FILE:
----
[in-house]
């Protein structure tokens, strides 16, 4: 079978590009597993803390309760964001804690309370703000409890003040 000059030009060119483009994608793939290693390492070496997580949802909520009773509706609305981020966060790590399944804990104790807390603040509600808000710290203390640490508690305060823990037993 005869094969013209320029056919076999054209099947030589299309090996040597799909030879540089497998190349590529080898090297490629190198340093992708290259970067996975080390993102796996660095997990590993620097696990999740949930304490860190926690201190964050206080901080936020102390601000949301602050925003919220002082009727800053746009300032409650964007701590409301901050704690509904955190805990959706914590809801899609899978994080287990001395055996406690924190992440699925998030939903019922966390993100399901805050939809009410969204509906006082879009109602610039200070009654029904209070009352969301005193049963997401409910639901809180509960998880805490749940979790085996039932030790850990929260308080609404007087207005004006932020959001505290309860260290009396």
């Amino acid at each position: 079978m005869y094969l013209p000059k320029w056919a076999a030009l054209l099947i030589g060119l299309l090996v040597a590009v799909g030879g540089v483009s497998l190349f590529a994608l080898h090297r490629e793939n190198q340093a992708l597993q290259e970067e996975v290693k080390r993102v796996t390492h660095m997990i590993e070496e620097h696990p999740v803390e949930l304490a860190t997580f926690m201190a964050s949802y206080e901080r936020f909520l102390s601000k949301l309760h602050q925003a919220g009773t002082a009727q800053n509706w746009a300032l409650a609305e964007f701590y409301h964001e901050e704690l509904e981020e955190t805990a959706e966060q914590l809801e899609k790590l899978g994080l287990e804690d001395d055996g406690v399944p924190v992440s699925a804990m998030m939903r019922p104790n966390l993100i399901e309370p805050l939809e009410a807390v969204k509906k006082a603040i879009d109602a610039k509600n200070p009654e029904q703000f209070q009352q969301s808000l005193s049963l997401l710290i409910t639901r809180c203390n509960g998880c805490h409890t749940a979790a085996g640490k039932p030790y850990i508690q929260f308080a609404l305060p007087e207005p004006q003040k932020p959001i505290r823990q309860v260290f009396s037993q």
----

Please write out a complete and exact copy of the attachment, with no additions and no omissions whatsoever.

[in-house]
């Protein structure tokens, strides 16, 4: 079978590009597993803390309760964001804690309370703000409890003040 000059030009060119483009994608793939290693390492070496997580949802909520009773509706609305981020966060790590399944804990104790807390603040509600808000710290203390640490508690305060823990037993 005869094969013209320029056919076999054209099947030589299309090996040597799909030879540089497998190349590529080898090297490629190198340093992708290259970067996975080390993102796996660095997990590993620097696990999740949930304490860190926690201190964050206080901080936020102390601000949301602050925003919220002082009727800053746009300032409650964007701590409301901050704690509904955190805990959706914590809801899609899978994080287990001395055996406690924190992440699925998030939903019922966390993100399901805050939809009410969204509906006082879009109602610039200070009654029904209070009352969301005193049963997401409910639901809180509960998880805490749940979790085996039932030790850990929260308080609404007087207005004006932020959001505290309860260290009396």
């Amino acid at each position: 079978m005869y094969l013209p000059k320029w056919a076999a030009l054209l099947i030589g060119l299309l090996v040597a590009v799909g030879g540089v483009s497998l190349f590529a994608l080898h090297r490629e793939n190198q340093a992708l597993q290259e970067e996975v290693k080390r993102v796996t390492h660095m997990i590993e070496e620097h696990p999740v803390e949930l304490a860190t997580f926690m201190a964050s949802y206080e901080r936020f909520l102390s601000k949301l309760h602050q925003a919220g009773t002082a009727q800053n509706w746009a300032l409650a609305e964007f701590y409301h964001e901050e704690l509904e981020e955190t805990a959706e966060q914590l809801e899609k790590l899978g994080l287990e804690d001395d055996g406690v399944p924190v992440s699925a804990m998030m939903r019922p104790n966390l993100i399901e309370p805050l939809e009410a807390v969204k509906k006082a603040i879009d109602a610039k509600n200070p009654e029904q703000f209070q009352q969301s808000l005193s049963l997401l710290i409910t639901r809180c203390n509960g998880c805490h409890t749940a979790a085996g640490k039932p030790y850990i508690q929260f308080a609404l305060p007087e207005p004006q003040k932020p959001i505290r823990q309860v260290f009396s037993q």